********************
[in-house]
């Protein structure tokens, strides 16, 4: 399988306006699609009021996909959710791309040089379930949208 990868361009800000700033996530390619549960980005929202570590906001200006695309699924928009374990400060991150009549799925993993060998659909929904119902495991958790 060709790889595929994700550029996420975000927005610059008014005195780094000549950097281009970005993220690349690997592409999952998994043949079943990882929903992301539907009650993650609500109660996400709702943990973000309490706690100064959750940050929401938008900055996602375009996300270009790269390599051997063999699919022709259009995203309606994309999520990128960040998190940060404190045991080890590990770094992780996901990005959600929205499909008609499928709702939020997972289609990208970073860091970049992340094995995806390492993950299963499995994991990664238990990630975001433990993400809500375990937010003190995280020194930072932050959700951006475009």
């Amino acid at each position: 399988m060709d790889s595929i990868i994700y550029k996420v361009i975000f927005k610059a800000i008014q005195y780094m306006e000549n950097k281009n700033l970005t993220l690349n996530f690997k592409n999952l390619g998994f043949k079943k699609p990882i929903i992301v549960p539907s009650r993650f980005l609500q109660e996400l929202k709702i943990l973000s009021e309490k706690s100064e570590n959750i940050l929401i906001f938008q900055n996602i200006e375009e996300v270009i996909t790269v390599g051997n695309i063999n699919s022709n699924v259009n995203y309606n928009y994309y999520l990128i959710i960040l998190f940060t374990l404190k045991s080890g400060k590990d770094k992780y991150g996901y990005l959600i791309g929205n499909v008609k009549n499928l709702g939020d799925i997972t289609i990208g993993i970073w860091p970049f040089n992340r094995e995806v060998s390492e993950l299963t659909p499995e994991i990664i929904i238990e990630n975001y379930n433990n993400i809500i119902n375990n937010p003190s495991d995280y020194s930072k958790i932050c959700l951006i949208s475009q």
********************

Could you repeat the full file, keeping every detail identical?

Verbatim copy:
[in-house]
């Protein structure tokens, strides 16, 4: 399988306006699609009021996909959710791309040089379930949208 990868361009800000700033996530390619549960980005929202570590906001200006695309699924928009374990400060991150009549799925993993060998659909929904119902495991958790 060709790889595929994700550029996420975000927005610059008014005195780094000549950097281009970005993220690349690997592409999952998994043949079943990882929903992301539907009650993650609500109660996400709702943990973000309490706690100064959750940050929401938008900055996602375009996300270009790269390599051997063999699919022709259009995203309606994309999520990128960040998190940060404190045991080890590990770094992780996901990005959600929205499909008609499928709702939020997972289609990208970073860091970049992340094995995806390492993950299963499995994991990664238990990630975001433990993400809500375990937010003190995280020194930072932050959700951006475009």
């Amino acid at each position: 399988m060709d790889s595929i990868i994700y550029k996420v361009i975000f927005k610059a800000i008014q005195y780094m306006e000549n950097k281009n700033l970005t993220l690349n996530f690997k592409n999952l390619g998994f043949k079943k699609p990882i929903i992301v549960p539907s009650r993650f980005l609500q109660e996400l929202k709702i943990l973000s009021e309490k706690s100064e570590n959750i940050l929401i906001f938008q900055n996602i200006e375009e996300v270009i996909t790269v390599g051997n695309i063999n699919s022709n699924v259009n995203y309606n928009y994309y999520l990128i959710i960040l998190f940060t374990l404190k045991s080890g400060k590990d770094k992780y991150g996901y990005l959600i791309g929205n499909v008609k009549n499928l709702g939020d799925i997972t289609i990208g993993i970073w860091p970049f040089n992340r094995e995806v060998s390492e993950l299963t659909p499995e994991i990664i929904i238990e990630n975001y379930n433990n993400i809500i119902n375990n937010p003190s495991d995280y020194s930072k958790i932050c959700l951006i949208s475009q």